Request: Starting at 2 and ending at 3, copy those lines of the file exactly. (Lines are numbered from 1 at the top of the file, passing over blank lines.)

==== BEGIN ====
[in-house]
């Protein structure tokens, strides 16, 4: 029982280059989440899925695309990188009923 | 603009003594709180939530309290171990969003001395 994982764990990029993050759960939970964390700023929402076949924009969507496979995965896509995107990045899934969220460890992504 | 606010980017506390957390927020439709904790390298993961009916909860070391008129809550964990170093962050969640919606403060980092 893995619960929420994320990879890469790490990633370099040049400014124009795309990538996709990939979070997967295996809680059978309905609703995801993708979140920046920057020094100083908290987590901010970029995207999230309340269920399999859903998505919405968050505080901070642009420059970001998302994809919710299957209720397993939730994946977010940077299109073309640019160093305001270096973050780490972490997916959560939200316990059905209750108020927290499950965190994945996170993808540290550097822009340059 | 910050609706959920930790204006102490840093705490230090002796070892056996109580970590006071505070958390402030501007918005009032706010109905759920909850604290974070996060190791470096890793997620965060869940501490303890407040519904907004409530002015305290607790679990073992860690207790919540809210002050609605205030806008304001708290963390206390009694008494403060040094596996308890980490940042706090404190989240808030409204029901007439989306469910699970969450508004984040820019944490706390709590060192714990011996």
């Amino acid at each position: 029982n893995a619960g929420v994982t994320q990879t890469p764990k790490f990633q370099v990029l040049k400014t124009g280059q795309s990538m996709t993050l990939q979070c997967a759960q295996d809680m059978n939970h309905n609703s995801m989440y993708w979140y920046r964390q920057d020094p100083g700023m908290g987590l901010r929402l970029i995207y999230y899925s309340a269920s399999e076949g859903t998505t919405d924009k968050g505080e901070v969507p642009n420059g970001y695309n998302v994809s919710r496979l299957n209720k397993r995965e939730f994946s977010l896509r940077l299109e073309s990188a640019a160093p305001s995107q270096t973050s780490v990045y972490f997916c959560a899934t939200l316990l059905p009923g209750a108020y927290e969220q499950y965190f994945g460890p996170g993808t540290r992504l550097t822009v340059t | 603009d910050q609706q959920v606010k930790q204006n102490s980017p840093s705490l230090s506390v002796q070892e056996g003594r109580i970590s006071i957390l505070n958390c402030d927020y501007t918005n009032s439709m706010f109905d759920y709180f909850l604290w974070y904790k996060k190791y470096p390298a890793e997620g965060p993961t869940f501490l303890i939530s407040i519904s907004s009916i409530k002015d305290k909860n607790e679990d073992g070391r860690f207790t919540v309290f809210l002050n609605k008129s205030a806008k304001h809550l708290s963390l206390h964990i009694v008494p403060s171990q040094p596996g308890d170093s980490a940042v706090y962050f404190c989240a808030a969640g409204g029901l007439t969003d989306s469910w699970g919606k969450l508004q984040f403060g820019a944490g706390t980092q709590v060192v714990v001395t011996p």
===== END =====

């Protein structure tokens, strides 16, 4: 029982280059989440899925695309990188009923 | 603009003594709180939530309290171990969003001395 994982764990990029993050759960939970964390700023929402076949924009969507496979995965896509995107990045899934969220460890992504 | 606010980017506390957390927020439709904790390298993961009916909860070391008129809550964990170093962050969640919606403060980092 893995619960929420994320990879890469790490990633370099040049400014124009795309990538996709990939979070997967295996809680059978309905609703995801993708979140920046920057020094100083908290987590901010970029995207999230309340269920399999859903998505919405968050505080901070642009420059970001998302994809919710299957209720397993939730994946977010940077299109073309640019160093305001270096973050780490972490997916959560939200316990059905209750108020927290499950965190994945996170993808540290550097822009340059 | 910050609706959920930790204006102490840093705490230090002796070892056996109580970590006071505070958390402030501007918005009032706010109905759920909850604290974070996060190791470096890793997620965060869940501490303890407040519904907004409530002015305290607790679990073992860690207790919540809210002050609605205030806008304001708290963390206390009694008494403060040094596996308890980490940042706090404190989240808030409204029901007439989306469910699970969450508004984040820019944490706390709590060192714990011996």
């Amino acid at each position: 029982n893995a619960g929420v994982t994320q990879t890469p764990k790490f990633q370099v990029l040049k400014t124009g280059q795309s990538m996709t993050l990939q979070c997967a759960q295996d809680m059978n939970h309905n609703s995801m989440y993708w979140y920046r964390q920057d020094p100083g700023m908290g987590l901010r929402l970029i995207y999230y899925s309340a269920s399999e076949g859903t998505t919405d924009k968050g505080e901070v969507p642009n420059g970001y695309n998302v994809s919710r496979l299957n209720k397993r995965e939730f994946s977010l896509r940077l299109e073309s990188a640019a160093p305001s995107q270096t973050s780490v990045y972490f997916c959560a899934t939200l316990l059905p009923g209750a108020y927290e969220q499950y965190f994945g460890p996170g993808t540290r992504l550097t822009v340059t | 603009d910050q609706q959920v606010k930790q204006n102490s980017p840093s705490l230090s506390v002796q070892e056996g003594r109580i970590s006071i957390l505070n958390c402030d927020y501007t918005n009032s439709m706010f109905d759920y709180f909850l604290w974070y904790k996060k190791y470096p390298a890793e997620g965060p993961t869940f501490l303890i939530s407040i519904s907004s009916i409530k002015d305290k909860n607790e679990d073992g070391r860690f207790t919540v309290f809210l002050n609605k008129s205030a806008k304001h809550l708290s963390l206390h964990i009694v008494p403060s171990q040094p596996g308890d170093s980490a940042v706090y962050f404190c989240a808030a969640g409204g029901l007439t969003d989306s469910w699970g919606k969450l508004q984040f403060g820019a944490g706390t980092q709590v060192v714990v001395t011996p």